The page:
Retrieval Augmented Generation (RAG) is a powerful technique in the field of Natural Language Processing (NLP) that combines the strengths of pre-trained language models with the benefits of information retrieval systems. The primary purpose of RAG is to enhance the capabilities of large language models (LLM), particularly in tasks that require a deep understanding and generation of contextually relevant responses.
RAG is designed to address the limitations of traditional language models that generate responses based solely on the input they receive and the information they have been trained on. While these models are effective in many scenarios, they can struggle with tasks that require specific, factual knowledge or the ability to reference multiple sources of information.
Before continuing it will be important to familiarize yourself with some related concepts:
Retrieval: This refers to the process of obtaining or fetching data or information from a storage location. In the context of databases or search engines, it’s about fetching the relevant data based on a specific query.
Vector Similarity Search: At its core, vector similarity search involves comparing vectors (lists of numbers) to determine how similar they are. It’s often used in machine learning and AI to find the most similar items in a database, based on a given input.
Vector Database: A database that is designed to store vectors, typically used in conjunction with machine learning models. These databases are optimized for vector similarity searches.
LLM: It stands for “Learned Language Model”, a type of machine learning model designed to work with text. LLMs are trained on vast amounts of text data to understand and generate human-like text based on patterns they recognize.
Chunking: This is the process of taking input data (like text) and dividing it into smaller, manageable pieces or “chunks”. This can make processing more efficient, especially in contexts like natural language processing where the input might be very long.
Embeddings/Vectors: In machine learning, embeddings refer to the conversion of discrete items (like words or products) into continuous vectors. These vectors capture the semantic meaning or relationship between the items in a way that can be processed by algorithms.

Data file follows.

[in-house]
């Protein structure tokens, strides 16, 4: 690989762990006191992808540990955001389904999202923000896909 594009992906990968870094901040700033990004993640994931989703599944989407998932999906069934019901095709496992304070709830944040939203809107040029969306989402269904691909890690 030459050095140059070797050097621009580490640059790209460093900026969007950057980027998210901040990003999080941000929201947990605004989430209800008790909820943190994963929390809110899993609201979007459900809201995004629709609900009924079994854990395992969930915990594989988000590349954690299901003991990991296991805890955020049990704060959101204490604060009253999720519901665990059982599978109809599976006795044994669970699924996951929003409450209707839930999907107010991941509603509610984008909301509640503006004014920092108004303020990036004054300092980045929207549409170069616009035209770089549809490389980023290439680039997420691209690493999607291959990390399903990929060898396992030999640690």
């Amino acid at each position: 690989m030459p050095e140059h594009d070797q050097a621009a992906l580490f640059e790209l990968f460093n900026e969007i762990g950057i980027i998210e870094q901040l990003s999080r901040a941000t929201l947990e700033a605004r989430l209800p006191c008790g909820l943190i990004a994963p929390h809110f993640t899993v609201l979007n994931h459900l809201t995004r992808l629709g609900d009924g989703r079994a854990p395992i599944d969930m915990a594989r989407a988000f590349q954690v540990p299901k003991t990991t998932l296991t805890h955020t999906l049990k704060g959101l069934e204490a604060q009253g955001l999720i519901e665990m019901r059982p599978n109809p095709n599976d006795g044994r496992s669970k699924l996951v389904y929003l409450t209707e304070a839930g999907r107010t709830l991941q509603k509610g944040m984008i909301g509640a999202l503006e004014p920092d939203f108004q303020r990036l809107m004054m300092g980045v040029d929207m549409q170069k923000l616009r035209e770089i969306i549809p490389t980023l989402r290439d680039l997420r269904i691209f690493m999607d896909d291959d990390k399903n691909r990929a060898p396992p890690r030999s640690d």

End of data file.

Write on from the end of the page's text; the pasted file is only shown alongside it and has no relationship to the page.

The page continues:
K Nearest Neighbors (KNN): This is a type of algorithm used in classification and regression. Given an input, KNN finds the ‘k’ training examples that are closest to that input and makes a decision based on their values or labels.
Token Limit: In the context of natural language processing and machine learning models, a token is a unit of text (like a word or a character). The token limit refers to the maximum number of tokens a model can handle in a single input.
Fine Tuning: After a machine learning model has been pre-trained on a general task, it can be “fine-tuned” on a more specific task. This involves further training the model on a smaller dataset that’s more relevant to the specific problem you’re trying to solve, refining its capabilities.
The concept of RAG is relatively straightforward. It involves two main components: a document retriever and a large language model (LLM). The document retriever is responsible for finding relevant information from a large corpus of documents based on the input query using semantic search. This information is then passed to the LLM, which generates a response.
The unique aspect of RAG is the way it combines these two components. Instead of retrieving documents and then generating a response in two separate steps, RAG uses a joint process where the document retrieval and response generation steps are intertwined. This allows the model to consider multiple documents simultaneously when generating a response, leading to more accurate and contextually relevant outputs.
The RAG approach is particularly effective for tasks that require a deep understanding of context and the ability to reference multiple sources of information. This includes tasks such as question answering, where the model needs to consider multiple sources of knowledge and choose the most appropriate one based on the context of the question.
In summary, Retrieval Augmented Generation represents a significant advancement in the field of Generative AI and LLM based applications, offering a powerful tool for tasks that require a combination of deep understanding, contextual awareness, and factual accuracy.
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The application of Retrieval-Augmented Generation (RAG) on Large Language Models (LLMs) is a significant advancement in the field of natural language processing. This section provides a technical overview of how RAG can be used with LLMs.
RAG is a method that combines the strengths of pre-trained transformers and efficient information retrieval methods. When applied to LLMs, it enhances the model’s ability to generate more accurate responses and reduce hallucinations by retrieving relevant documents from a large corpus of text and using these documents to inform the generation process.
The integration of RAG into LLMs involves two main components: the retriever and the generator. The retriever is responsible for finding relevant documents based on the input query, while the generator uses the retrieved documents and the original query to generate a response.